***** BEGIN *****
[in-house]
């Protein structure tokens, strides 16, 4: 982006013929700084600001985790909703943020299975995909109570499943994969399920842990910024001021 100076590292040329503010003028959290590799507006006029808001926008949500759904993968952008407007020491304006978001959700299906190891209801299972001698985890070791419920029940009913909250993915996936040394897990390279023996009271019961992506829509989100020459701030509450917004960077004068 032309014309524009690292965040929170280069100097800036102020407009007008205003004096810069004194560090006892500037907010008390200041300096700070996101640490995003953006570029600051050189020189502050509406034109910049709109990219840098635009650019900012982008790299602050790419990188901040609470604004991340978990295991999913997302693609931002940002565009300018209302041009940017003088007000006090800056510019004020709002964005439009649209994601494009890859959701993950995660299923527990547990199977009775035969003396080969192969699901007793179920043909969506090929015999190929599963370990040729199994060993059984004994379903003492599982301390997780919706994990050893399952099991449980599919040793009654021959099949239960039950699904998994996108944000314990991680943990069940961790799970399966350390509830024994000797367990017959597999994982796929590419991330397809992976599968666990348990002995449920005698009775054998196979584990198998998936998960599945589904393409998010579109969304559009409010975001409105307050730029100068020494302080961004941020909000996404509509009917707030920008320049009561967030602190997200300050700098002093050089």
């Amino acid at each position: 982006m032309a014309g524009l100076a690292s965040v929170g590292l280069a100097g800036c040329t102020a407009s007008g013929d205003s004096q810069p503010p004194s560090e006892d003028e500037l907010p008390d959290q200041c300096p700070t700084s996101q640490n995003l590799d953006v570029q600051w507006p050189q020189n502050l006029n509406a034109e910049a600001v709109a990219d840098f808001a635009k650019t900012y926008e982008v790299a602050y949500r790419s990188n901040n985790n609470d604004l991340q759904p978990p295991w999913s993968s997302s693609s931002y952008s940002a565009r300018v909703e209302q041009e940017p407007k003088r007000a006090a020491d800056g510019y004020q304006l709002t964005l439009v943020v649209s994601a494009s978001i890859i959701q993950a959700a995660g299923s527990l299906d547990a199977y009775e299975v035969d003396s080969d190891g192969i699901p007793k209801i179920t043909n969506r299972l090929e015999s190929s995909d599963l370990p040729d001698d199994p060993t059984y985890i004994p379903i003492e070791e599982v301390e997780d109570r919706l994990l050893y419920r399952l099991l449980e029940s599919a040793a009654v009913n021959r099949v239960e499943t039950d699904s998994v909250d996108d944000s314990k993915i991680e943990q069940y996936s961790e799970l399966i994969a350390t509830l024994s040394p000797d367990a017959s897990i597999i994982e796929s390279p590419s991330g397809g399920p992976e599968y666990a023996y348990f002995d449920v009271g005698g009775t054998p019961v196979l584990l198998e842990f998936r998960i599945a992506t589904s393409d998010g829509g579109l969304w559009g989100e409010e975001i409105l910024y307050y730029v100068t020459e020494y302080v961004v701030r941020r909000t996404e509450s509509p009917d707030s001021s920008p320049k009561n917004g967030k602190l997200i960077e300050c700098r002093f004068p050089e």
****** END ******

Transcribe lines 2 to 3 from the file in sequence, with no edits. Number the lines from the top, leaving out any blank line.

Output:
């Protein structure tokens, strides 16, 4: 982006013929700084600001985790909703943020299975995909109570499943994969399920842990910024001021 100076590292040329503010003028959290590799507006006029808001926008949500759904993968952008407007020491304006978001959700299906190891209801299972001698985890070791419920029940009913909250993915996936040394897990390279023996009271019961992506829509989100020459701030509450917004960077004068 032309014309524009690292965040929170280069100097800036102020407009007008205003004096810069004194560090006892500037907010008390200041300096700070996101640490995003953006570029600051050189020189502050509406034109910049709109990219840098635009650019900012982008790299602050790419990188901040609470604004991340978990295991999913997302693609931002940002565009300018209302041009940017003088007000006090800056510019004020709002964005439009649209994601494009890859959701993950995660299923527990547990199977009775035969003396080969192969699901007793179920043909969506090929015999190929599963370990040729199994060993059984004994379903003492599982301390997780919706994990050893399952099991449980599919040793009654021959099949239960039950699904998994996108944000314990991680943990069940961790799970399966350390509830024994000797367990017959597999994982796929590419991330397809992976599968666990348990002995449920005698009775054998196979584990198998998936998960599945589904393409998010579109969304559009409010975001409105307050730029100068020494302080961004941020909000996404509509009917707030920008320049009561967030602190997200300050700098002093050089």
């Amino acid at each position: 982006m032309a014309g524009l100076a690292s965040v929170g590292l280069a100097g800036c040329t102020a407009s007008g013929d205003s004096q810069p503010p004194s560090e006892d003028e500037l907010p008390d959290q200041c300096p700070t700084s996101q640490n995003l590799d953006v570029q600051w507006p050189q020189n502050l006029n509406a034109e910049a600001v709109a990219d840098f808001a635009k650019t900012y926008e982008v790299a602050y949500r790419s990188n901040n985790n609470d604004l991340q759904p978990p295991w999913s993968s997302s693609s931002y952008s940002a565009r300018v909703e209302q041009e940017p407007k003088r007000a006090a020491d800056g510019y004020q304006l709002t964005l439009v943020v649209s994601a494009s978001i890859i959701q993950a959700a995660g299923s527990l299906d547990a199977y009775e299975v035969d003396s080969d190891g192969i699901p007793k209801i179920t043909n969506r299972l090929e015999s190929s995909d599963l370990p040729d001698d199994p060993t059984y985890i004994p379903i003492e070791e599982v301390e997780d109570r919706l994990l050893y419920r399952l099991l449980e029940s599919a040793a009654v009913n021959r099949v239960e499943t039950d699904s998994v909250d996108d944000s314990k993915i991680e943990q069940y996936s961790e799970l399966i994969a350390t509830l024994s040394p000797d367990a017959s897990i597999i994982e796929s390279p590419s991330g397809g399920p992976e599968y666990a023996y348990f002995d449920v009271g005698g009775t054998p019961v196979l584990l198998e842990f998936r998960i599945a992506t589904s393409d998010g829509g579109l969304w559009g989100e409010e975001i409105l910024y307050y730029v100068t020459e020494y302080v961004v701030r941020r909000t996404e509450s509509p009917d707030s001021s920008p320049k009561n917004g967030k602190l997200i960077e300050c700098r002093f004068p050089e």